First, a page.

Reviewed by Aimee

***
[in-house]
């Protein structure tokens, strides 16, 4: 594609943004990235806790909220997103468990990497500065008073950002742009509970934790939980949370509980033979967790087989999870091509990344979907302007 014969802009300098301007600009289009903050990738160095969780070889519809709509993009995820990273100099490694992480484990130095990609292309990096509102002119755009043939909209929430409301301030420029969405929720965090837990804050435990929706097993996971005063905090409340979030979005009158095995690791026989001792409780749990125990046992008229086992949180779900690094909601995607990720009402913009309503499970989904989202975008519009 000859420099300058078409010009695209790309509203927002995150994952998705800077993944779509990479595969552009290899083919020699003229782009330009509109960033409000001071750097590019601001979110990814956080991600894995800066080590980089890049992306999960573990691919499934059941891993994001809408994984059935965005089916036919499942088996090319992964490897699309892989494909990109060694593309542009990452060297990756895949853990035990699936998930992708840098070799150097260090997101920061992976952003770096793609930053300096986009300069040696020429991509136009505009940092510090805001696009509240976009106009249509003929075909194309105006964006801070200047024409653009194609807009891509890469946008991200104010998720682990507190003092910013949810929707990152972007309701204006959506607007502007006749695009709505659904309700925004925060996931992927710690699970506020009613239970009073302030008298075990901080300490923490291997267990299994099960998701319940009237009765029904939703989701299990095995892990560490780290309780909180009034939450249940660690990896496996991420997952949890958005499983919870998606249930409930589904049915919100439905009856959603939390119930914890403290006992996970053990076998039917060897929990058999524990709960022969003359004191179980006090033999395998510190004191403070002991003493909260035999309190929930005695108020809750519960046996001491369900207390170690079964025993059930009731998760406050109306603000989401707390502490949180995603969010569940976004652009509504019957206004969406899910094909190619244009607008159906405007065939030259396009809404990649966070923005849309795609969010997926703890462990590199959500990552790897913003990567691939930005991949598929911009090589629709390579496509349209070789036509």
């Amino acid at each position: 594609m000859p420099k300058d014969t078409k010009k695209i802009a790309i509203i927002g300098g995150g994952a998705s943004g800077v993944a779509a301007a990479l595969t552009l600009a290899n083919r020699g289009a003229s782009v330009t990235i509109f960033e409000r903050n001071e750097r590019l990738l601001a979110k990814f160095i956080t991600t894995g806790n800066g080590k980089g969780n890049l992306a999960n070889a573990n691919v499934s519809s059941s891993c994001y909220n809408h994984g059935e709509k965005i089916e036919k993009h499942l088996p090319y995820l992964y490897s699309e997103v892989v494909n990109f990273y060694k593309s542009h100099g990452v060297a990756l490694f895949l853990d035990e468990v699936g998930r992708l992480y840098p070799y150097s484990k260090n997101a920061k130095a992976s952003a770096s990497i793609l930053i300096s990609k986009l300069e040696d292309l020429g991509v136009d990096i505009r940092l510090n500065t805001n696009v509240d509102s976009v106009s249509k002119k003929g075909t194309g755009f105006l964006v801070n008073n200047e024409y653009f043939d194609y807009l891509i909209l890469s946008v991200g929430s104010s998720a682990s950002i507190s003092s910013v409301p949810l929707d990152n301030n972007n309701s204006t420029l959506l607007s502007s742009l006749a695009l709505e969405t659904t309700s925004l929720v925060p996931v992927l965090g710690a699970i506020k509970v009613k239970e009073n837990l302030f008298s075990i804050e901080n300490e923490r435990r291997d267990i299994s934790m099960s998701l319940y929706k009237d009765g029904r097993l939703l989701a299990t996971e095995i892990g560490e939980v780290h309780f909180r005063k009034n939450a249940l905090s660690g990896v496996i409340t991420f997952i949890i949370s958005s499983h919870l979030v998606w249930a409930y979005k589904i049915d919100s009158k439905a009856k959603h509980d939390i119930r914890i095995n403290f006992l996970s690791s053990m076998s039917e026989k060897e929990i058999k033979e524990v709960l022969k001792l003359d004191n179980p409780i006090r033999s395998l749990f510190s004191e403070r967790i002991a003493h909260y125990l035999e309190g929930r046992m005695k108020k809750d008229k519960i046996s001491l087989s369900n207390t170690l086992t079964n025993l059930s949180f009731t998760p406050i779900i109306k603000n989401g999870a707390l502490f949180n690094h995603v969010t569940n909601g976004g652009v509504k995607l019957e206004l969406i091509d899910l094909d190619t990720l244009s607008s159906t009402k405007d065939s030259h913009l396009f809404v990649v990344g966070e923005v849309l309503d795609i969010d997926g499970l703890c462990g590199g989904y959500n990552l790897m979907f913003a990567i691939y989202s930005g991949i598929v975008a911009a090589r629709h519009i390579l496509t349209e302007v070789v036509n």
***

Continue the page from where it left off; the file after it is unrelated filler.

Monica Wood’s heartfelt, and at times touching memoir relates the story of how her childhood in a mill town in Maine is forever changed by the sudden loss of her father. When her father, the breadwinner of the family and a longtime employee at the paper mill in Rumford, Maine, suddenly dies from a heart attack on his way to work one morning, life changes drastically for Monica and family. Her mother, who has some issues of her own, is left to care for four daughters, one of whom is developmentally disabled, by herself. The death of her father and her mother’s absence due to working to support the family start to change and shape young Monica’s life. Having to stay at her odd neighbor’s house until her mother gets home, and seeing her best friend with a happy, whole family causes conflicting emotions for the young girl and her sisters. She finds solace in reading and in her favorite Nancy Drew novels, and in drawing and writing on the paper her father once made. Through their hardships, the family manages to find some comfort in small things, like visits from an Uncle or a warm, home cooked meal. As the family begins to heal, they realize that even though times are hard they still have things to be thankful for. I actually read this book for a class I was taking, and even though it was not what I usually choose for myself, I very much enjoyed reading about Monica and her family, mourning with them and celebrating their triumphs. Monica’s story is very honest and relatable and her writing is easy and beautiful to read. I highly recommend this book to anyone looking for a good memoir to settle in with.